Availability – This is critical to ensure that networks can always be accessed by those who need them to complete tasks and responsibilities. This could include bandwidth and its availability to different devices used by employees
Performance – Checking and optimising performance is vital to ensure customer satisfaction and add value to the business. This can for example be improved by closely managing the network traffic flow effectively
Control – Checking the level of control implementation is important to decipher both compliance with internal and external regulations, while giving control to admins and facilitate read-only access to other employees as applicable
Management – Management can include anything from how passwords and patches are managed and maintained, to the current level of compliance. Both managed devices, which belong to the organisation, and BYOD unmanaged devices must be recorded
How is a network audit performed?
Here are the key steps to completing a network audit effectively:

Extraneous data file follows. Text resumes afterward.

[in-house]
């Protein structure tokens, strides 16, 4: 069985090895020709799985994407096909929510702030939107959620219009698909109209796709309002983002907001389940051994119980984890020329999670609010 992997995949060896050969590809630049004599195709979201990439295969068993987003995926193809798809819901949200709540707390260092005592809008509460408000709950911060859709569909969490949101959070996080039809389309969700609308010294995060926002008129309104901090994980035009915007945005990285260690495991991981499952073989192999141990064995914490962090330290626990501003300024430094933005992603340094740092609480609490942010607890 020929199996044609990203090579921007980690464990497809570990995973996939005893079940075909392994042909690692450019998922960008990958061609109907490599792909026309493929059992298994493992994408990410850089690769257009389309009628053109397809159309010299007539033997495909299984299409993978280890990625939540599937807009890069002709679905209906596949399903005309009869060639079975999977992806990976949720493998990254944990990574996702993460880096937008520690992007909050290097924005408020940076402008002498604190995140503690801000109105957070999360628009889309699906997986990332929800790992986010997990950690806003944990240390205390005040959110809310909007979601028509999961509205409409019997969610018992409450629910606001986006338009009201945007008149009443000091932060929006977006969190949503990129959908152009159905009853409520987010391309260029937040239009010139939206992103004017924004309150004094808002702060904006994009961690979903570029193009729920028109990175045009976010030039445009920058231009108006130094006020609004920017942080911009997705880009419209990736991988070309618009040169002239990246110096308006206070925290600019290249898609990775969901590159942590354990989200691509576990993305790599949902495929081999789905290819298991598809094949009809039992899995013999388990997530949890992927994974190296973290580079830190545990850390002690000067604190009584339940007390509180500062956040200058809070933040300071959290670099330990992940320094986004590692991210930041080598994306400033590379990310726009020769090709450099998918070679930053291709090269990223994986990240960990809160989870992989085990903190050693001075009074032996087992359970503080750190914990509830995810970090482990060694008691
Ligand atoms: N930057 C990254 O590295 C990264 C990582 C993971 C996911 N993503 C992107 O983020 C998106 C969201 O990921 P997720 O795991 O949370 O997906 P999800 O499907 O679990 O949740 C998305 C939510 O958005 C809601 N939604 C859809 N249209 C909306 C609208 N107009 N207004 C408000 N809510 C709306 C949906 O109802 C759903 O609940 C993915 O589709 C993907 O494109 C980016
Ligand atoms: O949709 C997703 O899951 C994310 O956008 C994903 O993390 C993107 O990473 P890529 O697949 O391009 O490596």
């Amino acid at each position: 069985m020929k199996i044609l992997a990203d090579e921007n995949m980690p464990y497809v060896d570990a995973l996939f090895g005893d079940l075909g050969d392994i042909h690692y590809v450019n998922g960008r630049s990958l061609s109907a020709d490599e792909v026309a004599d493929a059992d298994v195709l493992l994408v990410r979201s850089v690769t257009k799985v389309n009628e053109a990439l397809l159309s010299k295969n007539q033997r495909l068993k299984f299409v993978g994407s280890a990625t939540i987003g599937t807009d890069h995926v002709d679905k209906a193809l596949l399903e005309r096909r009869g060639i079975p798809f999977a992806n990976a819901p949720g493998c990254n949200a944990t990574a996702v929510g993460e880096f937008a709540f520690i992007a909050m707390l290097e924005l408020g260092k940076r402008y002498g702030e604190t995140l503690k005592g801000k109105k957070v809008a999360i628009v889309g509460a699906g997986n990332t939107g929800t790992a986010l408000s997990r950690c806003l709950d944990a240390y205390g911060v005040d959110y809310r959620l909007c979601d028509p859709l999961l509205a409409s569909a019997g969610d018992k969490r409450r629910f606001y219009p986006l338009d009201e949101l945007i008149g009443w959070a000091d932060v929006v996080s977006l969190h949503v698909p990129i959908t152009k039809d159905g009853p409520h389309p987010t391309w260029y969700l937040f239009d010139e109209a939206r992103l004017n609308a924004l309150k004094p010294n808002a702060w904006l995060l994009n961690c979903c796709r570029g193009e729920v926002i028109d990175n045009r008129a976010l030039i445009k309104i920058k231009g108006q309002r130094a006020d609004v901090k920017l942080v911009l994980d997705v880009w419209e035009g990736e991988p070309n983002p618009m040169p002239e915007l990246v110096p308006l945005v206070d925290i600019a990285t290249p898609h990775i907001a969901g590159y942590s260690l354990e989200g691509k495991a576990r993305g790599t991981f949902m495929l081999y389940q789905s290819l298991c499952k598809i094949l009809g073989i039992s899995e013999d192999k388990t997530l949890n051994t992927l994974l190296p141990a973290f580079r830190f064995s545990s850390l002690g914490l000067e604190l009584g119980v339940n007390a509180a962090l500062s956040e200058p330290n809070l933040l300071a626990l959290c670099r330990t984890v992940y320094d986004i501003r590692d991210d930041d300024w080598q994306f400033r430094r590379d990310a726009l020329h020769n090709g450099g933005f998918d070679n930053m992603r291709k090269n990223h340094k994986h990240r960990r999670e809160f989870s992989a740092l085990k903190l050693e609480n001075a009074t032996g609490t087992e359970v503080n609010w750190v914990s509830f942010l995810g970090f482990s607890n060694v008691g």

- Gain buy-in from stakeholders –Before any project is initiated, it’s critical to gain buy-in from stakeholders, including the management and technical teams. Post approval, technical employees then need to be involved throughout every stage due to their knowledge of the IT environment relating to the network
- Identify the tools – Gaining insight from colleagues is vital to ensure that the most appropriate networking tools are being used, as the solution used previously may not be the most suitable for an upcoming project
- Ensure device access – To proceed further, organisations need to ensure that they have access to all devices, and Telnet, SNMP or SSH may be needed to enable this. Any usernames and passwords should also be documented